What are the future collaborations and plans for Wattpad in India?
“Our vision for India is to continually build a platform that provides writers with an opportunity to tell stories, make money, and be seen and heard in India and around the world. We want to make TV shows and films from Indian writers, and with the largest catalog of IP on the planet, the next international TV or film sensation could be on Wattpad right now.
“We also want to work with Indian brands, to help them understand and tap into the power of social storytelling and long-form content. We’re living in an age when people want more genuine engagement from brands. Gen Z wants to see that brands understand their perspective, which is why our massive and diverse audience stands out.”
Sharma concludes: “Not only is Wattpad a great platform to discover great stories, but it is also a true community of literature enthusiasts, who connect over stories to share thoughts, opinions, and ideas. To add to this, many upcoming writers here in India have chosen us to be their to-go platform to publish or launch their literary works.” (IANS)
Diwali is arguably one of the most auspicious and celebrated holidays in South Asia. It is celebrated over the span of five days, where the third is considered most important and known as Diwali. During Diwali people come together to light, lamps, and diyas, savour sweet delicacies and pray to the lord. The day has various origin stories with the main them being the victory of good over evil. While the North celebrates the return of Lord Rama and Devi Sita to Ayodhya, the South rejoices in the victory of Lord Krishna and his consort Satyabhama over evil Narakasura.
Narakasura- The great mythical demon King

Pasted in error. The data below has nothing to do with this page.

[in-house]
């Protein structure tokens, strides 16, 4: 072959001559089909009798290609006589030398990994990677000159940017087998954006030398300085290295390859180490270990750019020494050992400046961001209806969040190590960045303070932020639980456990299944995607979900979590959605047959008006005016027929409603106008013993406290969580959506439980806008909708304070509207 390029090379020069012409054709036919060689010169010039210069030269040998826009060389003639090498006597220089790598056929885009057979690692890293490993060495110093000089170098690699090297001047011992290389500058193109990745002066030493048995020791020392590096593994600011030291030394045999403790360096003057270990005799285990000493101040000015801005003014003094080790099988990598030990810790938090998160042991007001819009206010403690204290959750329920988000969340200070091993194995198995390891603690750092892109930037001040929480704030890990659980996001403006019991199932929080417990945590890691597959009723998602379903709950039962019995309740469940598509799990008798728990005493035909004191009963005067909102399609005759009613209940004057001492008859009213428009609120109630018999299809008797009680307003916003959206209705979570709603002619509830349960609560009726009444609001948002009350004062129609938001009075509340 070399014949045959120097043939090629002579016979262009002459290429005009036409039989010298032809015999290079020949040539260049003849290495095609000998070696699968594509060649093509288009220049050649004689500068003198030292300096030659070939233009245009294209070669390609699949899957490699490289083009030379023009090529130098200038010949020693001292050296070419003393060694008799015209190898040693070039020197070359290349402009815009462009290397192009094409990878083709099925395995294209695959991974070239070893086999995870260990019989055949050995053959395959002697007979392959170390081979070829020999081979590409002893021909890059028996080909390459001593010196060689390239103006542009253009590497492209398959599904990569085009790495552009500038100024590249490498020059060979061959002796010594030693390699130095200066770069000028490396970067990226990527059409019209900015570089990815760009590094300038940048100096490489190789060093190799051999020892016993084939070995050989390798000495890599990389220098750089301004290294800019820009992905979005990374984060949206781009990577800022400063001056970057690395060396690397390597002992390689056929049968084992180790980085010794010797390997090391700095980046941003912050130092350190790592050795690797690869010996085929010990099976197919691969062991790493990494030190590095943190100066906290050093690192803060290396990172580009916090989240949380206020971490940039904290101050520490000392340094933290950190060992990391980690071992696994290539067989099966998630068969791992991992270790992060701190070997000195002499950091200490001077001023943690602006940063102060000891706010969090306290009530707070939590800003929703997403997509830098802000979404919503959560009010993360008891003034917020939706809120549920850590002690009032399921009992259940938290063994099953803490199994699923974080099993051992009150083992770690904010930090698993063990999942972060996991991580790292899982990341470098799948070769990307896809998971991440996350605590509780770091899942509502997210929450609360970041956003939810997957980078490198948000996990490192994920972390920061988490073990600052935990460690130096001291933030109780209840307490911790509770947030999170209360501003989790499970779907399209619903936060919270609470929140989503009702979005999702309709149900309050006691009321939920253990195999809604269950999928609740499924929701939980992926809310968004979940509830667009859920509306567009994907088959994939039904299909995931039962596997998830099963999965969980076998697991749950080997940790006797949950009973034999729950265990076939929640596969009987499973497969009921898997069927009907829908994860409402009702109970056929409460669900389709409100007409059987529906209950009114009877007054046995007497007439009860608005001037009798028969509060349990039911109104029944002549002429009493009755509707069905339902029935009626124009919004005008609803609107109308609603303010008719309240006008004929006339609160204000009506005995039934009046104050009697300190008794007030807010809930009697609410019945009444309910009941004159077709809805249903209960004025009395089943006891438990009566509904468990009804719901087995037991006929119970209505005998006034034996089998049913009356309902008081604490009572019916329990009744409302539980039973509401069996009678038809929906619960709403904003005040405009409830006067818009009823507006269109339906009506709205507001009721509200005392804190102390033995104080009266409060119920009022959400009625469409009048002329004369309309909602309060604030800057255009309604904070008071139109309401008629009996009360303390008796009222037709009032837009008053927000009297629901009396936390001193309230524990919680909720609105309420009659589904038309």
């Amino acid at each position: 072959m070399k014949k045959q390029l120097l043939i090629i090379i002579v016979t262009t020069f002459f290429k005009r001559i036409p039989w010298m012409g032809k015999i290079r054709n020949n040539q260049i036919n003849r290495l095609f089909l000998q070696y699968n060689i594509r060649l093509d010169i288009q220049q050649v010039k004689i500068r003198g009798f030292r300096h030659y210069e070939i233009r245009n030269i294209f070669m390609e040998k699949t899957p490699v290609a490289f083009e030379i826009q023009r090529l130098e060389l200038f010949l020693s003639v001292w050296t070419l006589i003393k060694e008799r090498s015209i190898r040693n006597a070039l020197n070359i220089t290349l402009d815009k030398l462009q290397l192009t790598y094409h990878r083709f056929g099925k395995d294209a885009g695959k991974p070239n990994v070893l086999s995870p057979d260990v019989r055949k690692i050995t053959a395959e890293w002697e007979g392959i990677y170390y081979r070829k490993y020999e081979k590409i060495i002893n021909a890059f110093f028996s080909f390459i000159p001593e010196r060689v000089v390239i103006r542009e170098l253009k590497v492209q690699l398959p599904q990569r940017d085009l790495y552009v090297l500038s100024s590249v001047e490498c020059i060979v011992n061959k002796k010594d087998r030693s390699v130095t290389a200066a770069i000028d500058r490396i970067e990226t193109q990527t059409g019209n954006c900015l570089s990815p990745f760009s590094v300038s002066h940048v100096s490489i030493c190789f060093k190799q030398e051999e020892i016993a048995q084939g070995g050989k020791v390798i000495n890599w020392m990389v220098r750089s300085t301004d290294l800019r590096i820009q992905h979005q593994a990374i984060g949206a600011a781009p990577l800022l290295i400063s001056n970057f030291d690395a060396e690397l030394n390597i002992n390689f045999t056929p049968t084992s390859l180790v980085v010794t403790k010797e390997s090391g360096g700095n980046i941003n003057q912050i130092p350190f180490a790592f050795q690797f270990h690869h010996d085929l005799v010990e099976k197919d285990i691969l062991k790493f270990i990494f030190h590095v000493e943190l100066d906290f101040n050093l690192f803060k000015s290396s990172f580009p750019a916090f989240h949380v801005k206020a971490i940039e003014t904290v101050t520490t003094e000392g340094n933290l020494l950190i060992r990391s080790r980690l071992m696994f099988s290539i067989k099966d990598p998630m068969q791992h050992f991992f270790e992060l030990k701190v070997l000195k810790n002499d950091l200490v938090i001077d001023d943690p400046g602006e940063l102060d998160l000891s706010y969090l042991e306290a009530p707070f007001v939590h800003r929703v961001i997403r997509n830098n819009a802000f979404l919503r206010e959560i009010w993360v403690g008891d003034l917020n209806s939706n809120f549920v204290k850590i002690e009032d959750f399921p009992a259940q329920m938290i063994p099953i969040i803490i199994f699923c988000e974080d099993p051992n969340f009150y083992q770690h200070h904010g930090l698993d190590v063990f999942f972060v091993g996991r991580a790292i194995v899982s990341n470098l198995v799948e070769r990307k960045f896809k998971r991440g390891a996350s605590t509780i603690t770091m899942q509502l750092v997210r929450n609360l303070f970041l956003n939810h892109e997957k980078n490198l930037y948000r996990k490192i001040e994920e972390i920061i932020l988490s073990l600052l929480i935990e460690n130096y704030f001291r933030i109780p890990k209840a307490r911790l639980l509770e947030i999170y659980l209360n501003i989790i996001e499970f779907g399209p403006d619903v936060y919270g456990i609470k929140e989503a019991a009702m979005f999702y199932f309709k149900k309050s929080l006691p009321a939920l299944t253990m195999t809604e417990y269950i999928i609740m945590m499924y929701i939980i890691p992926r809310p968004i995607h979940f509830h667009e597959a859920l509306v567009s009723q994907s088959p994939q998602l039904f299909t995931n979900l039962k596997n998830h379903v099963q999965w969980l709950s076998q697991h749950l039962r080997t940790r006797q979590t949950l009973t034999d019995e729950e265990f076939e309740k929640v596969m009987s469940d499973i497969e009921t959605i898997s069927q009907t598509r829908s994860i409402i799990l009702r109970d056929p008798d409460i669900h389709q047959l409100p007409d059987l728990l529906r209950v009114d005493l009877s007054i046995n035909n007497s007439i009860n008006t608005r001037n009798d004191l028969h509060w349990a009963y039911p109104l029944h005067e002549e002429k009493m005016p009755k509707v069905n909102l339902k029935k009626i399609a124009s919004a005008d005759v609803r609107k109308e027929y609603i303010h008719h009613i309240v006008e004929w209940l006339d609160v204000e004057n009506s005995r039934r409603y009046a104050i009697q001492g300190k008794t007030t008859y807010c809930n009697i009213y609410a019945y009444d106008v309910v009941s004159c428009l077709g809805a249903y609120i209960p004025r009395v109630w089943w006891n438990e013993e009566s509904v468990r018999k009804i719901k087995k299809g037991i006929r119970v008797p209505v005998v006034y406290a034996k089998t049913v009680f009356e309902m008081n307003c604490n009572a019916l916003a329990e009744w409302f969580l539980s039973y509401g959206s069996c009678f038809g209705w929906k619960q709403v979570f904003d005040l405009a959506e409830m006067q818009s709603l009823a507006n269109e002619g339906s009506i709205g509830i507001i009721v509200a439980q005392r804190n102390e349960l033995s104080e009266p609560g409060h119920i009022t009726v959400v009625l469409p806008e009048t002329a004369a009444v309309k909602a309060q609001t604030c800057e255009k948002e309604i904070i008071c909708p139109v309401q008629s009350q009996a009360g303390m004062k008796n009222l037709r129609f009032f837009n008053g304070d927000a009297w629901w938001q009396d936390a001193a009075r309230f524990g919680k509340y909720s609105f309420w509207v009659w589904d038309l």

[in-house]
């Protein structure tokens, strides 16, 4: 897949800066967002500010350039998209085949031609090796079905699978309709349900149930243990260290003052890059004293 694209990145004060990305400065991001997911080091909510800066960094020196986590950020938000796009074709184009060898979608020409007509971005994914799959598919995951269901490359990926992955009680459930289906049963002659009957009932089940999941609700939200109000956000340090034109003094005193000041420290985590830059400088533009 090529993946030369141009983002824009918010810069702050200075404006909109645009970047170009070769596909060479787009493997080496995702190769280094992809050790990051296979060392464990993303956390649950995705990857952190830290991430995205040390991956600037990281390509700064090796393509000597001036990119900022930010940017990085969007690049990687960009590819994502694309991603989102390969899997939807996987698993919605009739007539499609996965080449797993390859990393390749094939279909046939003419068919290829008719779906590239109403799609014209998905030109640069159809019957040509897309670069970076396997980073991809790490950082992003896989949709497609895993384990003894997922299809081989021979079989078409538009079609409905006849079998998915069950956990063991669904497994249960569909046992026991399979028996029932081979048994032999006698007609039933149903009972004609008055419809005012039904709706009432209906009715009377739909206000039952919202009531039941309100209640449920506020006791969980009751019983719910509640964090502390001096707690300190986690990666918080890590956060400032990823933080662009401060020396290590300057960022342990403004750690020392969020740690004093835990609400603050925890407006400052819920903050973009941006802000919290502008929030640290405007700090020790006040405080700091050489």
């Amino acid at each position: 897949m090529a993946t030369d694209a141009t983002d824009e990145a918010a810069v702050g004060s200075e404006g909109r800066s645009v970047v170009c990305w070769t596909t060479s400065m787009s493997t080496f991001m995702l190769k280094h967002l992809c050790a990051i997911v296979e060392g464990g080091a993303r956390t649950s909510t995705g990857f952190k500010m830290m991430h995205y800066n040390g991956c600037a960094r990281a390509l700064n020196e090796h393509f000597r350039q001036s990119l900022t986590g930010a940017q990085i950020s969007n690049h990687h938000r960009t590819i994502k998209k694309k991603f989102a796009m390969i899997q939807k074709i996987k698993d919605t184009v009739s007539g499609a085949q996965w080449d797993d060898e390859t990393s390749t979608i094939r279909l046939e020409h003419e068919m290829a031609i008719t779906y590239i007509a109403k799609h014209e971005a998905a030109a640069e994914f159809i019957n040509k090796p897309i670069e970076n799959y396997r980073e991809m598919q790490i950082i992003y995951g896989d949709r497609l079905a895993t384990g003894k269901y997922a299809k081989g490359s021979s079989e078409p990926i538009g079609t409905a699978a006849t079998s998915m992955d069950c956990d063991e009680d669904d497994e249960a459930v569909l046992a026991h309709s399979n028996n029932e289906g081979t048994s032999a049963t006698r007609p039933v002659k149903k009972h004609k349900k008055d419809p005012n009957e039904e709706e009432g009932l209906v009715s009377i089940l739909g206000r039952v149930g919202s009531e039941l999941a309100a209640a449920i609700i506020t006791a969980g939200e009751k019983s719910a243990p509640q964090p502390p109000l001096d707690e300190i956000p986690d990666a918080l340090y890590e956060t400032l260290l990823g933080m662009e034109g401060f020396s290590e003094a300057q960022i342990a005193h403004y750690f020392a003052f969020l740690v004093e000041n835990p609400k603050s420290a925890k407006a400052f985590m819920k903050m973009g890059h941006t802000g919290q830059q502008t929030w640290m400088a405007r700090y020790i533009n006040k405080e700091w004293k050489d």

Naraka or Narakasur was the son of Bhudevi (Goddess Earth) and fathered either by the Varaha incarnation of Vishnu or Hiranyaksha. He grew to be a powerful demon king and became the legendary progenitor of all three dynasties of Pragjyotisha-Kamarupa, and the founding ruler of the legendary Bhauma dynasty of Pragjyotisha.
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Narakasura was created, grew up to be strong and powerful but he was not satisfied with it, so he decided that he would worship Lord Brahma. He performed severe penance and was driven by the power of his penance; Lord Brahma appeared before him. Narakasura knew his mother loved him dearly so he asked Lord Brahma to grant him a boon that he would only die by the hands of his mother, Bhumidevi. Lord Brahma smile and ultimately granted him the boon.
Narakasura burst out laughing as Lord Brahma vanished. He thought no mother would kill their child so Lord Brahma had made him immortal. Drunk and maddened by his own power Narakasura brought all the kingdoms under his control and targeted Swargalok (Heaven). Even Indra (King of Gods) and demi-gods had to retreat in front of Narakasura. He kidnapped and took 16,000 women from the palaces as prisoners. Troubled by Naraksura's deeds the gods rushed to Lord Vishnu for a solution.
Lord Krishna and Devi Satyabhama were born to kill Narakasura
Lord Vishnu was born as Lord Krishna and Narakasura's mother Bhumidevi took the avatar of Krishna's wife Satyabhama. As Satyabhama, Bhumidevi was unaware of the knowledge of Naraksura being her son. Aditi the mother of all gods approached Satyabhama crying for help with bloodied ears as Narakasura had torn off the glowing earrings from the ears of Aditi.
Satyabhama was furious on gaining the knowledge of Narakasura's atrocities she asked Krishna to fight the demon king while she fights alongside him. Krishna agreed and they attacked the great fortress of Narakasura, riding his mount Garuda with his wife Satyabhama.
The furious battle unleashed. Krishna defeated Narakasura's general Mura and came to be known as Murari (the killer of Mura). Narakasura used several divine weapons against Krishna, but Krishna slew all those weapons effortlessly. The demon hurled a shakti towards Krishna, which mildly hurt Krishna and he fell unconscious. Upon this sight Satyabhama was enraged, she furiously pulled out a weapon of her own and hurled it at Narakasura's chest. Anxious Satyabhama turned to her fallen Lord, Krishna got up with a smile and he was completely fine. He was only playing his part. It was Satyabhama who was an incarnation of Bhoomidevi, whose hands were destined to slay Narakasura.
ALSO READ: Choosing Environment-Friendly Diwali